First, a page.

Title

Mechanistic or Organic Approaches to Quality Management: What Difference Does it Make?

Document Type

Conference Proceeding

Faculty

Faculty of Business and Law

School

School of Management

RAS ID

4156

Comments

Brown, A., & Moore, B. (2007). Mechanistic or Organic Approaches to Quality Management: What Difference Does it Make? In Proceedings of the 12th International Conference on ISO9000 and TQM: Going For Gold.

Abstract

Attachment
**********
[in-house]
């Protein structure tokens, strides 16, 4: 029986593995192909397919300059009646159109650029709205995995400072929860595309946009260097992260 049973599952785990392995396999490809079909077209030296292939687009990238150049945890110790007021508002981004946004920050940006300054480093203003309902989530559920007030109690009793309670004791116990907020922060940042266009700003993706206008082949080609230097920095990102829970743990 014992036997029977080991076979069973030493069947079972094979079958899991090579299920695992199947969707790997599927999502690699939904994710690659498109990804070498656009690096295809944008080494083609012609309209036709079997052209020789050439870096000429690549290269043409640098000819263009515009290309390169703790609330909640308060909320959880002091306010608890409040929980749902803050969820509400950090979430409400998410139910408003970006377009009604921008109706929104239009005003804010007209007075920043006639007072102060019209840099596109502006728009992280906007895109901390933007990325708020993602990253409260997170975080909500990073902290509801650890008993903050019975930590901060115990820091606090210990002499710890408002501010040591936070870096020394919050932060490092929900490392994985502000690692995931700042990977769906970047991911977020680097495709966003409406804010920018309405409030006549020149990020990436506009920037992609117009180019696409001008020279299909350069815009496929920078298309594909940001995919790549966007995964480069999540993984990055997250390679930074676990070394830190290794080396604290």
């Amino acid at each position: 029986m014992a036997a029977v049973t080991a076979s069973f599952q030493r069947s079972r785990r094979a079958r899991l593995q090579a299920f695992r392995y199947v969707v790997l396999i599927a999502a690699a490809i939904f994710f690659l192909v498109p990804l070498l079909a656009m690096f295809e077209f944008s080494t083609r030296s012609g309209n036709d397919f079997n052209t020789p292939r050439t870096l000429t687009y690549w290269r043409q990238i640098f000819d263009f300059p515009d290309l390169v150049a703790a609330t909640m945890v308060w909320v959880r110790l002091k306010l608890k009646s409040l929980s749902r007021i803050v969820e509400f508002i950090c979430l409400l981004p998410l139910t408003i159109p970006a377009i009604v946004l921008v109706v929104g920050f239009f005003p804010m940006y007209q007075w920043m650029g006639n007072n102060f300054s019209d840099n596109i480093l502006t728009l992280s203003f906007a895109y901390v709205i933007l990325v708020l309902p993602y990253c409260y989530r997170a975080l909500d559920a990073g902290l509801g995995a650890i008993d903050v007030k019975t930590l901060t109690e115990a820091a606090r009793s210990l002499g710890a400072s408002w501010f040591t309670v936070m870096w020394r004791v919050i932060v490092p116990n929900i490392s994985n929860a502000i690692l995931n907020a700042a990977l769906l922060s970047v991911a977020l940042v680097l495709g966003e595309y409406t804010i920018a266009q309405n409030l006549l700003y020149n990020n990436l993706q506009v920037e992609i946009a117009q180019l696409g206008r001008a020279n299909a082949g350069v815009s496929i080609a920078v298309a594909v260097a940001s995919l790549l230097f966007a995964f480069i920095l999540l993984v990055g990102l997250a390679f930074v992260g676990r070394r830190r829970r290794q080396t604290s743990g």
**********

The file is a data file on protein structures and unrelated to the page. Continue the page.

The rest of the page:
Whilst quality management may be considered a management approach which consists Q/ a universal set of principles, the way in which it has been adopted by organisations is variable. What might explain this variation and what implications might it have for the outcomes of quality management? Using a framework proposed by Spencer (1994), this paper outlines research which examined the extent to which the adoption of quality management in organisations is influenced by mechanistic or organic perspectives on organisational design. The former is based on more rigid, formal and structured approaches while the latter is based more on participative, process approaches driven by a shared vision. Findings show that organisations might tend to have one or the other approaches, yet in some cases parts of the same organisation might adopt quality management from different perspectives. Explanations offered for these differences both between companies and within the same ones, include leadership styles, the history of the company and the nature of the customers which it serves. Does a mechanistic or organic approach make a difference in terms of sustainability of quality? Evidence suggests that the answer is probably yes where longer term cultural change is concerned with the organic approach being preferable. A strong mechanistic focus is likely to lead to over reliance on processes, policies and procedures which may become an obsession causing the organisation to lose focus on core business.

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